As seen from the graph, the sensors of the present invention respond to the urea concentration in the blood samples over a tested range of about 19 mg/dL to about 187 mg/dL of blood urea nitrogen. The average coefficient of variation for the sensors of the present invention having a redox mediator/couple based reference is about 6.4%.

Note that the testing results can be corrected for hematocrit interference. The hematocrit of the blood sample can be calculated based on the impedance measurements between two electrodes, which has been disclosed in the following US published patents and patent applications (U.S. Pat. Nos. 6,767,441; 6,287,451; 6,837,976).

Although the preferred embodiments of the present invention have been described herein, the above description is merely illustrative. Further modification of the invention herein disclosed will occur to those skilled in the respective arts and all such modifications are deemed to be within the scope of the invention as defined by the appended claims.

Claims (5)

What is claimed is:
1. A disposable urea sensor comprising:
a laminated body having a fluid sample inlet end and an electrical contact end, said laminated body includes a base layer, a reagent holding layer with cutouts defining a working electrode and a reference electrode, a channel forming layer and a cover;
a fluid sample inlet at said fluid sample inlet end;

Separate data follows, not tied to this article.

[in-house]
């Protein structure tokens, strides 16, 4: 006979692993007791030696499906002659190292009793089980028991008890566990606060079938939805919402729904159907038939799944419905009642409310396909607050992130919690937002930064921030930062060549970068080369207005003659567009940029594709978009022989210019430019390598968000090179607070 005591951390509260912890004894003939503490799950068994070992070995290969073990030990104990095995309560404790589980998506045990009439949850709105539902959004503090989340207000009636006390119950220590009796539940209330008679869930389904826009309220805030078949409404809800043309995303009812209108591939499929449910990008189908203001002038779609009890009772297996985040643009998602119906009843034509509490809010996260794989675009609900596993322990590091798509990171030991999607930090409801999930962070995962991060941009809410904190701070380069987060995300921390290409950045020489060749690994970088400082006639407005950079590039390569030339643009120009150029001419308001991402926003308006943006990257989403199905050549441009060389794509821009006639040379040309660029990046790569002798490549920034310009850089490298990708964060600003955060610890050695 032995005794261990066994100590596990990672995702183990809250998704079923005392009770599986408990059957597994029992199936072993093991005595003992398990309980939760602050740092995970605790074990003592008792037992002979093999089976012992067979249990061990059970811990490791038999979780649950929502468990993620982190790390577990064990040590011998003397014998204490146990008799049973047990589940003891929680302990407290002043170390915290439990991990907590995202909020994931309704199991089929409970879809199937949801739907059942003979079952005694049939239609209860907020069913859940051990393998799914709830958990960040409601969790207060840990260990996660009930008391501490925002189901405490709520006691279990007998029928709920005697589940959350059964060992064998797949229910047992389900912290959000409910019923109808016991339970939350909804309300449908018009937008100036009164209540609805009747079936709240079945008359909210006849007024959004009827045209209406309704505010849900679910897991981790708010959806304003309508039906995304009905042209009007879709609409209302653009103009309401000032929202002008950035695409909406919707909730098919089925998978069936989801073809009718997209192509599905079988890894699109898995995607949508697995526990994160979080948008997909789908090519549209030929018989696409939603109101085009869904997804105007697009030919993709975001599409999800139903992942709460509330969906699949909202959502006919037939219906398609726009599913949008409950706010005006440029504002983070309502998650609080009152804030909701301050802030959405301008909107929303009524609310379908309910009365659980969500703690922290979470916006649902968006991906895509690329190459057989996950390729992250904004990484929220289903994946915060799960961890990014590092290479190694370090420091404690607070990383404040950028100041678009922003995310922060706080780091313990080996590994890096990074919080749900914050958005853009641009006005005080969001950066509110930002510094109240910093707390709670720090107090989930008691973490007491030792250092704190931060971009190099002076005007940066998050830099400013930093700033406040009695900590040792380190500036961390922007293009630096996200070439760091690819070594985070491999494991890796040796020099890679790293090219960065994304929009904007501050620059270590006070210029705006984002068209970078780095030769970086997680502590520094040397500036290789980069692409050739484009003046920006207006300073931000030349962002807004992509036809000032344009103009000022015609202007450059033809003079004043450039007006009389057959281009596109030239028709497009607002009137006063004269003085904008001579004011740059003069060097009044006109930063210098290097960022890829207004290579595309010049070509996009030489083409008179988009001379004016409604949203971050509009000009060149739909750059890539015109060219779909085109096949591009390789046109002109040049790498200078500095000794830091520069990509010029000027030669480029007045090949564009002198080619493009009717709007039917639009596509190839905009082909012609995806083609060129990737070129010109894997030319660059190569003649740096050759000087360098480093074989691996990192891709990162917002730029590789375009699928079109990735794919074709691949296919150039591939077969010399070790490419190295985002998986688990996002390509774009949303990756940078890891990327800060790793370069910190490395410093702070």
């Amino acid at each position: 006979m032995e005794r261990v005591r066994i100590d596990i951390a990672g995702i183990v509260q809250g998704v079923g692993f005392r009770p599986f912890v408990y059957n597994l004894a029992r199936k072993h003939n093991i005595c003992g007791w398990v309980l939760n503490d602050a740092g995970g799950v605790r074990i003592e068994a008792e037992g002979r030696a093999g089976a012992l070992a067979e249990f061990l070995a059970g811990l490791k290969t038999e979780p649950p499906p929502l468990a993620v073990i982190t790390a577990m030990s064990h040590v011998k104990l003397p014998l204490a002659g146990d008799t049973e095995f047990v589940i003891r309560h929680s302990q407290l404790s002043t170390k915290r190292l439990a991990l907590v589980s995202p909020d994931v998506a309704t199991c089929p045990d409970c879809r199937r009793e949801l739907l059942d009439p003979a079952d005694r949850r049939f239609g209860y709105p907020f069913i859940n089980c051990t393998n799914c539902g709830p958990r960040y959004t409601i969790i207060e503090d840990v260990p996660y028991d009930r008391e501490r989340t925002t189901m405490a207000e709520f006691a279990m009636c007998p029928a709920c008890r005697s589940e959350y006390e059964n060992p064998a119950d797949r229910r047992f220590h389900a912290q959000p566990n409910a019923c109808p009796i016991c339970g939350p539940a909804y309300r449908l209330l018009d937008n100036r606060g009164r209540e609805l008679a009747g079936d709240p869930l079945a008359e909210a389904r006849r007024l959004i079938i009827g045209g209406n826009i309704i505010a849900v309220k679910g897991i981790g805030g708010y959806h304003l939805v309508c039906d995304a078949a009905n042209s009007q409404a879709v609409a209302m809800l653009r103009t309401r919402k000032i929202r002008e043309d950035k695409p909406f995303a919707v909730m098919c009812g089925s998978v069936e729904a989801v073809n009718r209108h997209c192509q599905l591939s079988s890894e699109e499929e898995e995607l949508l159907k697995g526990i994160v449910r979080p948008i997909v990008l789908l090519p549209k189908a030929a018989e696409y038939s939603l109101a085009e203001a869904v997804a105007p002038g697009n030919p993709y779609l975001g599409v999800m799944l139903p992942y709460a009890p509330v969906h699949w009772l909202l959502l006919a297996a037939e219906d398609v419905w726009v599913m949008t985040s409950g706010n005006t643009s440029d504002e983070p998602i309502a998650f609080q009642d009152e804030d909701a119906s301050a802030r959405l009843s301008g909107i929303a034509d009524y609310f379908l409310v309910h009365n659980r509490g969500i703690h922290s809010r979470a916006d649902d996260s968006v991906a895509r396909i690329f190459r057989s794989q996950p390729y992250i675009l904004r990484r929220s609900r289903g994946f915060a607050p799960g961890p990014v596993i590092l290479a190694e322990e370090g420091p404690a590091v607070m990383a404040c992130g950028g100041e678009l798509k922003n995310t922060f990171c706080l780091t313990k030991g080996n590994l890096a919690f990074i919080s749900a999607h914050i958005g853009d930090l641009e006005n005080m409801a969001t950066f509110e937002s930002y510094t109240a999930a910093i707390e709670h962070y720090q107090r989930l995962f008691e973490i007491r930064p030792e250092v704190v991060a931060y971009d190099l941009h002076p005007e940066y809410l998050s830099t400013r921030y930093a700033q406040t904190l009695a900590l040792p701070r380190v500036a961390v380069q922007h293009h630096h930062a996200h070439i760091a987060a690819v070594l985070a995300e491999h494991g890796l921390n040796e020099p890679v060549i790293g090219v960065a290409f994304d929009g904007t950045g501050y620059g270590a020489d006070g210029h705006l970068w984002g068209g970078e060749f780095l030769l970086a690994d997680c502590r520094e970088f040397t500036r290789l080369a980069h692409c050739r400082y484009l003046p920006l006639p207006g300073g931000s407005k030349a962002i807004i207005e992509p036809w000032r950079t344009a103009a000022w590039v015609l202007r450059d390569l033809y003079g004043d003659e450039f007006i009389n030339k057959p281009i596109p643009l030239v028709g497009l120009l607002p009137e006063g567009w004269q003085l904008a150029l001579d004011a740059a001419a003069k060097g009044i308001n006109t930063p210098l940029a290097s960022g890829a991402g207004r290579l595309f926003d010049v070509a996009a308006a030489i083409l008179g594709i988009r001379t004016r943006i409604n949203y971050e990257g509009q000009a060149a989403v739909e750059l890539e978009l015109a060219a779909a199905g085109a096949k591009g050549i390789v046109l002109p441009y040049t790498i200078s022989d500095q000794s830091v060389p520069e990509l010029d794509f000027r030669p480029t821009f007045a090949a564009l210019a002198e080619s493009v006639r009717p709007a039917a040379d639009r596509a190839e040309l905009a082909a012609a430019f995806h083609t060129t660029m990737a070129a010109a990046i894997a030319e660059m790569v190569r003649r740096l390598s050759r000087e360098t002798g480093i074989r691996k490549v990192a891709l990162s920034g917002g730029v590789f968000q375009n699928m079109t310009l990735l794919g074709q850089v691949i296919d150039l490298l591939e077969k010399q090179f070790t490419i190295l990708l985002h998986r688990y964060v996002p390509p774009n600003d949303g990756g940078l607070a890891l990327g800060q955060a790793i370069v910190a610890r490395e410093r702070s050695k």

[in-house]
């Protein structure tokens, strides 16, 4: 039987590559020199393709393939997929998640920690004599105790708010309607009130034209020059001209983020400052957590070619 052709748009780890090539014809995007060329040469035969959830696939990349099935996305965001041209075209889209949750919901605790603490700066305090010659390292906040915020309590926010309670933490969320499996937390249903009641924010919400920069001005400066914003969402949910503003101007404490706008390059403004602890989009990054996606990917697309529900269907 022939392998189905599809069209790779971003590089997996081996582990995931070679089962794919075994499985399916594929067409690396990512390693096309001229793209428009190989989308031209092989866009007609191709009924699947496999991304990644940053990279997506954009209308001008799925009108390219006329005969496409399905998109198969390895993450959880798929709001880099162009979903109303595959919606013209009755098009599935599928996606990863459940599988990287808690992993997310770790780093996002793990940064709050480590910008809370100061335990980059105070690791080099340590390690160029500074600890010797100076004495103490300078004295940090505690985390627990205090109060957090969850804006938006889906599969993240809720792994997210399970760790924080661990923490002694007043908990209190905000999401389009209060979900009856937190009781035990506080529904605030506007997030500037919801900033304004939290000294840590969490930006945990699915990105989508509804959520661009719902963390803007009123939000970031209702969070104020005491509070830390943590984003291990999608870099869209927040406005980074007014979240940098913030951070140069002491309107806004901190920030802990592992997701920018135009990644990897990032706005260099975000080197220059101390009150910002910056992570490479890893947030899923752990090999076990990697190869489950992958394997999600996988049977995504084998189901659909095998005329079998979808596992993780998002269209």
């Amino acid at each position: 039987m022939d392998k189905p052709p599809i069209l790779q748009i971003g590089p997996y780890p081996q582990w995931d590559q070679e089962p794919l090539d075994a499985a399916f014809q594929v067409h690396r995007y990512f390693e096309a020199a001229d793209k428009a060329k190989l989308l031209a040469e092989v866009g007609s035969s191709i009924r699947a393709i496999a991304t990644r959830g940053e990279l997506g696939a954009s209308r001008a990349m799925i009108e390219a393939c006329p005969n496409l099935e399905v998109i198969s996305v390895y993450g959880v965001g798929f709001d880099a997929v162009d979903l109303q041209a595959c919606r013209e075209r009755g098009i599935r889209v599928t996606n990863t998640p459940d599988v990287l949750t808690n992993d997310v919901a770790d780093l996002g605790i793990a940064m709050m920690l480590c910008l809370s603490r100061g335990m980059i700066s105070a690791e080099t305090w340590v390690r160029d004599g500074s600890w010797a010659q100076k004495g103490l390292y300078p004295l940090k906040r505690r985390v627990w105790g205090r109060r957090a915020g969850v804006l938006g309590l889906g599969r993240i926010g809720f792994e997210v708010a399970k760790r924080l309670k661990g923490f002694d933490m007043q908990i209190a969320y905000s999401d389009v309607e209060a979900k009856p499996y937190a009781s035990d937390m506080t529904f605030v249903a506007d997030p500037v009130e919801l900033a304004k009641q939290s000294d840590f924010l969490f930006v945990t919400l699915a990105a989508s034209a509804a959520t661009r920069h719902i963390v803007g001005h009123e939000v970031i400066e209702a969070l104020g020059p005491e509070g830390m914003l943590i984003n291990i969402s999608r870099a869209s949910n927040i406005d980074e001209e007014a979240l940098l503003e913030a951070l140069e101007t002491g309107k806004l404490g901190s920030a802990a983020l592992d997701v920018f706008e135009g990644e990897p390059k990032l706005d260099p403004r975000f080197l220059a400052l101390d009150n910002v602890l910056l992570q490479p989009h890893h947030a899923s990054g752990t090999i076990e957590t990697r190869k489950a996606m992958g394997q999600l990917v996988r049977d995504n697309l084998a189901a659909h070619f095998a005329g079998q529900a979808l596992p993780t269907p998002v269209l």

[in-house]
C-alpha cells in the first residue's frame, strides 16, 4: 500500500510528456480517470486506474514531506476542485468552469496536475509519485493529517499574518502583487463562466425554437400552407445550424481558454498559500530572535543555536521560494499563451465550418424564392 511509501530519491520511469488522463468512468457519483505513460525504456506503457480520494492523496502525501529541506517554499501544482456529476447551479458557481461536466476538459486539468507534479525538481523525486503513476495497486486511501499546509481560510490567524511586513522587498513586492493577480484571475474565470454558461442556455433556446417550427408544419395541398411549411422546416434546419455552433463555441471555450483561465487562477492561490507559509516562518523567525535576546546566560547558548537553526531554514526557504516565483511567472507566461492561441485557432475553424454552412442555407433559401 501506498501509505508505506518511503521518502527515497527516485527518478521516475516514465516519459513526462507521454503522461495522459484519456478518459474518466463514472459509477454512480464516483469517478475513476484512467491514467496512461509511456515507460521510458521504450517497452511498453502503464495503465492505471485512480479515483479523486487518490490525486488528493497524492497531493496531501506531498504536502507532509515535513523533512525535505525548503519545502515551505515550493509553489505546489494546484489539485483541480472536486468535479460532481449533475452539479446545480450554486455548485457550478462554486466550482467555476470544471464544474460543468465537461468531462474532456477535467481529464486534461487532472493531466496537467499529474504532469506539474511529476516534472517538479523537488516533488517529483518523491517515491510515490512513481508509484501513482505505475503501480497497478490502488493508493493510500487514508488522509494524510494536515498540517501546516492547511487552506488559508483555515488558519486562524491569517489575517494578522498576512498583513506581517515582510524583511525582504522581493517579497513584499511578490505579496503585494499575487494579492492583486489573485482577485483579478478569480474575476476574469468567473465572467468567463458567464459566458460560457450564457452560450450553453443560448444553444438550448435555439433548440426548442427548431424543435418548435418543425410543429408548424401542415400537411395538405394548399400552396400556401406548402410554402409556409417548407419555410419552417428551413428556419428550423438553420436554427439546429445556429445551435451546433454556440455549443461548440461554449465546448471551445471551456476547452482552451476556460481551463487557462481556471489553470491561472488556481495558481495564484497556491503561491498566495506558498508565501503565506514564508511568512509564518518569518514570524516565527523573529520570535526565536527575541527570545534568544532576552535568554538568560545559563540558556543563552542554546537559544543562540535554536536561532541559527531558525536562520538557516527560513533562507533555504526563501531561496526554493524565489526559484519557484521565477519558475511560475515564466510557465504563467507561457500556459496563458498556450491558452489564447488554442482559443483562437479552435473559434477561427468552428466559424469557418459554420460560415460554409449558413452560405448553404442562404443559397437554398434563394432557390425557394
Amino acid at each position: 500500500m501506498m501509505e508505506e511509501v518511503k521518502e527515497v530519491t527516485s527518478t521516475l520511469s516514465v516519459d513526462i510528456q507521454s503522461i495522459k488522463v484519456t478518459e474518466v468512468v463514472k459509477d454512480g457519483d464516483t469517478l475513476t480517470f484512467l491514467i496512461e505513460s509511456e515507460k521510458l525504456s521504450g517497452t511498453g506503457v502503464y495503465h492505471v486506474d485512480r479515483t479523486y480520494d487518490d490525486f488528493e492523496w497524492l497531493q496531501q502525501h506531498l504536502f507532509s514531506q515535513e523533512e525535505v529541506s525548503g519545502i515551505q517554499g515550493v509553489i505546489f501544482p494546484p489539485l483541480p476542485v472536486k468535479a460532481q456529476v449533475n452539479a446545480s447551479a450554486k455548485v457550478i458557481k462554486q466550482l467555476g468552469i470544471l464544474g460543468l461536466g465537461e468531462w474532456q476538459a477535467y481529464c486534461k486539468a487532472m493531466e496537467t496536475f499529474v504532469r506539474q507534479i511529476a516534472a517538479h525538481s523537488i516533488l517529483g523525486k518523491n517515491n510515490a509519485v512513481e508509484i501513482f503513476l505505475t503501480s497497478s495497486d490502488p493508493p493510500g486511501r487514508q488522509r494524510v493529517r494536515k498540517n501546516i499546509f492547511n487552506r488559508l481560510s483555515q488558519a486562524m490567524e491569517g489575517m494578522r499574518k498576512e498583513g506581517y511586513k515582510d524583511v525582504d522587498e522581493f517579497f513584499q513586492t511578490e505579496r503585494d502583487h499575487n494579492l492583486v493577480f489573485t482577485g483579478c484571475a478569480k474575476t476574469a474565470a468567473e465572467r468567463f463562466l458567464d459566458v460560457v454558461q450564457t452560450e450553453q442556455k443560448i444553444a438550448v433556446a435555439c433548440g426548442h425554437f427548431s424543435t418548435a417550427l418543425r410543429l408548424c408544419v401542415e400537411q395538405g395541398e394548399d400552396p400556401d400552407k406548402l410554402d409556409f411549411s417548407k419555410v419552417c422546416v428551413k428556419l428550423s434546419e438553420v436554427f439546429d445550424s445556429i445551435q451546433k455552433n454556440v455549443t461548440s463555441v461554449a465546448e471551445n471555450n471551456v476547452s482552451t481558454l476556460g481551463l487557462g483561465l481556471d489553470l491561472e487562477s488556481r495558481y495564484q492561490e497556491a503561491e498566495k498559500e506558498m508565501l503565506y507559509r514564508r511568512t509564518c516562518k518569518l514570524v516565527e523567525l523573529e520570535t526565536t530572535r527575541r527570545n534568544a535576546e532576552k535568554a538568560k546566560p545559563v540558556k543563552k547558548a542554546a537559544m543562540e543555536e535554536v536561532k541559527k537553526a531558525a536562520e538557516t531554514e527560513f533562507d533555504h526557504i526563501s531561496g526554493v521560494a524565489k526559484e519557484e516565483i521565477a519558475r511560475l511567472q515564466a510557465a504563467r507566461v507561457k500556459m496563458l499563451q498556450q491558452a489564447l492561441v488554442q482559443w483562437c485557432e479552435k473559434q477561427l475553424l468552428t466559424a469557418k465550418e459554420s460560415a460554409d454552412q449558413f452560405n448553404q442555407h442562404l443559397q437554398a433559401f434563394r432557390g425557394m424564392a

a substantially flat sample chamber in communication between said fluid sample inlet and a vent opening wherein said sample chamber is adapted to collect a fluid sample through said fluid sample inlet, said substantially flat sample chamber defined by said base layer, said reagent holding layer, said channel forming layer and said cover;
a working electrode and a reference electrode within said sample chamber; and
a dissolvable mixture of a reagent matrix disposed directly on said working electrode wherein said reagent matrix contains urease but absent any redox mediator and a dissolvable mixture of a reference matrix disposed directly on said reference electrode wherein said reference matrix contains a redox mediator.
2. The sensor of claim 1 wherein said reagent matrix further includes one or more of the materials selected from the group consisting of a binder, a buffer, a surfactant, a stabilizer, and a bulking agent.
3. The sensor of claim 2 wherein said binder is a cellulose material.
4. The sensor of claim 3 wherein said cellulose material is hydroxypropyl cellulose.
5. The sensor of claim 1 further comprising a blank electrode and a second reagent matrix disposed on said blank electrode wherein said second reagent matrix includes a buffer.